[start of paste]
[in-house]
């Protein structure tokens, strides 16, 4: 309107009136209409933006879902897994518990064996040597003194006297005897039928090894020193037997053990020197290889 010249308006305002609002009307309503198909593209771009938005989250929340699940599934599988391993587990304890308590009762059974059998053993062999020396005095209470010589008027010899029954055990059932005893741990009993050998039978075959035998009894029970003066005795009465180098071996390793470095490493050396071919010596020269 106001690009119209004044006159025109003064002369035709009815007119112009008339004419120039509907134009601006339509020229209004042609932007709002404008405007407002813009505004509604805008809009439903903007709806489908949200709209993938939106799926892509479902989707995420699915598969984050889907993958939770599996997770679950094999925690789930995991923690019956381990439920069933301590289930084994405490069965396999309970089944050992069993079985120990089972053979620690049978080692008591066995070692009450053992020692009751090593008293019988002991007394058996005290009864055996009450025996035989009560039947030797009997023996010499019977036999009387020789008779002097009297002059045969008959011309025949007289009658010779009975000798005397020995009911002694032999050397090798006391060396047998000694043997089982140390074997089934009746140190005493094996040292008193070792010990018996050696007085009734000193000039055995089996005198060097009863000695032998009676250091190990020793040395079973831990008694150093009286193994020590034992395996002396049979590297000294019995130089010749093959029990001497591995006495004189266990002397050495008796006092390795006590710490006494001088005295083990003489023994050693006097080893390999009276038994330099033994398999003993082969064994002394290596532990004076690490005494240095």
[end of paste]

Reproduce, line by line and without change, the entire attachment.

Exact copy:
[in-house]
């Protein structure tokens, strides 16, 4: 309107009136209409933006879902897994518990064996040597003194006297005897039928090894020193037997053990020197290889 010249308006305002609002009307309503198909593209771009938005989250929340699940599934599988391993587990304890308590009762059974059998053993062999020396005095209470010589008027010899029954055990059932005893741990009993050998039978075959035998009894029970003066005795009465180098071996390793470095490493050396071919010596020269 106001690009119209004044006159025109003064002369035709009815007119112009008339004419120039509907134009601006339509020229209004042609932007709002404008405007407002813009505004509604805008809009439903903007709806489908949200709209993938939106799926892509479902989707995420699915598969984050889907993958939770599996997770679950094999925690789930995991923690019956381990439920069933301590289930084994405490069965396999309970089944050992069993079985120990089972053979620690049978080692008591066995070692009450053992020692009751090593008293019988002991007394058996005290009864055996009450025996035989009560039947030797009997023996010499019977036999009387020789008779002097009297002059045969008959011309025949007289009658010779009975000798005397020995009911002694032999050397090798006391060396047998000694043997089982140390074997089934009746140190005493094996040292008193070792010990018996050696007085009734000193000039055995089996005198060097009863000695032998009676250091190990020793040395079973831990008694150093009286193994020590034992395996002396049979590297000294019995130089010749093959029990001497591995006495004189266990002397050495008796006092390795006590710490006494001088005295083990003489023994050693006097080893390999009276038994330099033994398999003993082969064994002394290596532990004076690490005494240095």